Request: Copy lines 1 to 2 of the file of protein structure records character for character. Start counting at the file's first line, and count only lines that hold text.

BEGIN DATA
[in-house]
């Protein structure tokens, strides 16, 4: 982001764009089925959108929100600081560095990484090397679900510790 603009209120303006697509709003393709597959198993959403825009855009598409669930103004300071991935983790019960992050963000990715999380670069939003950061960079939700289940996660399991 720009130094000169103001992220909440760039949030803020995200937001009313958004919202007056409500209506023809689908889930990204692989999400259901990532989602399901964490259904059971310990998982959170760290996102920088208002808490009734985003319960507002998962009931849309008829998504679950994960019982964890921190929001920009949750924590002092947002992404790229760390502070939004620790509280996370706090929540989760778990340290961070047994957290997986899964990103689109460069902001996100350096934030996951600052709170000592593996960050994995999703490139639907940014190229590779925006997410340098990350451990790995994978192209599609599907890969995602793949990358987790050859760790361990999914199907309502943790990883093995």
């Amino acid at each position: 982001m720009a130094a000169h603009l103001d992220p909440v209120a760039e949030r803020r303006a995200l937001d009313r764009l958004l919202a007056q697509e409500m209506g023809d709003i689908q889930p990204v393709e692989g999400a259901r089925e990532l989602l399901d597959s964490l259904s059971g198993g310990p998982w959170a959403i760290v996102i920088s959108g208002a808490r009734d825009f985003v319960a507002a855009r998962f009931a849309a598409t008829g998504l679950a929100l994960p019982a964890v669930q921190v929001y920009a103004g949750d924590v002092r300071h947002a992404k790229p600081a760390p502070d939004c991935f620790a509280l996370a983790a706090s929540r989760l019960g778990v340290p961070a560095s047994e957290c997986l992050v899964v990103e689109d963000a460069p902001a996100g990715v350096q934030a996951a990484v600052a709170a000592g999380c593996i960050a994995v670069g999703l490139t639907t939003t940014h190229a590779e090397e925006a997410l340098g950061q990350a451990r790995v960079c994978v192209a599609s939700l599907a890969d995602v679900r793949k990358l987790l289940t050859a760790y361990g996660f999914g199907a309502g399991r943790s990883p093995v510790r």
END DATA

[in-house]
């Protein structure tokens, strides 16, 4: 982001764009089925959108929100600081560095990484090397679900510790 603009209120303006697509709003393709597959198993959403825009855009598409669930103004300071991935983790019960992050963000990715999380670069939003950061960079939700289940996660399991 720009130094000169103001992220909440760039949030803020995200937001009313958004919202007056409500209506023809689908889930990204692989999400259901990532989602399901964490259904059971310990998982959170760290996102920088208002808490009734985003319960507002998962009931849309008829998504679950994960019982964890921190929001920009949750924590002092947002992404790229760390502070939004620790509280996370706090929540989760778990340290961070047994957290997986899964990103689109460069902001996100350096934030996951600052709170000592593996960050994995999703490139639907940014190229590779925006997410340098990350451990790995994978192209599609599907890969995602793949990358987790050859760790361990999914199907309502943790990883093995």